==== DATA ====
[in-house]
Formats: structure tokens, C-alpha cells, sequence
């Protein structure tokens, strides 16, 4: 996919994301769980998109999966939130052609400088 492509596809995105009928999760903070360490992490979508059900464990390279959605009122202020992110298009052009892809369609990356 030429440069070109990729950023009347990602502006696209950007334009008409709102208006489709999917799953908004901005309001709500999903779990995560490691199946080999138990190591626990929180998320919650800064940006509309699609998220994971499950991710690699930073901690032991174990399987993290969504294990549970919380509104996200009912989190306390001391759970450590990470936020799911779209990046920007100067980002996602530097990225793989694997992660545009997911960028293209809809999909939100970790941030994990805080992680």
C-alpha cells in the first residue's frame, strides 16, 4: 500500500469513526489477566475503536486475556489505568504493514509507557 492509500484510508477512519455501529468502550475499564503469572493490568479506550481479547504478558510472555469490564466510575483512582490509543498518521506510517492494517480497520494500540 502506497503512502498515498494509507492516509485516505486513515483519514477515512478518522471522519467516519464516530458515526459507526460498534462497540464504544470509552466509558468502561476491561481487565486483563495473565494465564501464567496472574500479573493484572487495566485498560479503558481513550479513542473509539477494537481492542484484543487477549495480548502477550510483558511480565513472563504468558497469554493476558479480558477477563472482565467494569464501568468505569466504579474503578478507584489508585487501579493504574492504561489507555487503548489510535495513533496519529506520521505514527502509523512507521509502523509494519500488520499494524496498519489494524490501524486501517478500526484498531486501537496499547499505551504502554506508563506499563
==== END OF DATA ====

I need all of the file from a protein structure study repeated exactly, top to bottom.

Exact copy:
[in-house]
Formats: structure tokens, C-alpha cells, sequence
């Protein structure tokens, strides 16, 4: 996919994301769980998109999966939130052609400088 492509596809995105009928999760903070360490992490979508059900464990390279959605009122202020992110298009052009892809369609990356 030429440069070109990729950023009347990602502006696209950007334009008409709102208006489709999917799953908004901005309001709500999903779990995560490691199946080999138990190591626990929180998320919650800064940006509309699609998220994971499950991710690699930073901690032991174990399987993290969504294990549970919380509104996200009912989190306390001391759970450590990470936020799911779209990046920007100067980002996602530097990225793989694997992660545009997911960028293209809809999909939100970790941030994990805080992680």
C-alpha cells in the first residue's frame, strides 16, 4: 500500500469513526489477566475503536486475556489505568504493514509507557 492509500484510508477512519455501529468502550475499564503469572493490568479506550481479547504478558510472555469490564466510575483512582490509543498518521506510517492494517480497520494500540 502506497503512502498515498494509507492516509485516505486513515483519514477515512478518522471522519467516519464516530458515526459507526460498534462497540464504544470509552466509558468502561476491561481487565486483563495473565494465564501464567496472574500479573493484572487495566485498560479503558481513550479513542473509539477494537481492542484484543487477549495480548502477550510483558511480565513472563504468558497469554493476558479480558477477563472482565467494569464501568468505569466504579474503578478507584489508585487501579493504574492504561489507555487503548489510535495513533496519529506520521505514527502509523512507521509502523509494519500488520499494524496498519489494524490501524486501517478500526484498531486501537496499547499505551504502554506508563506499563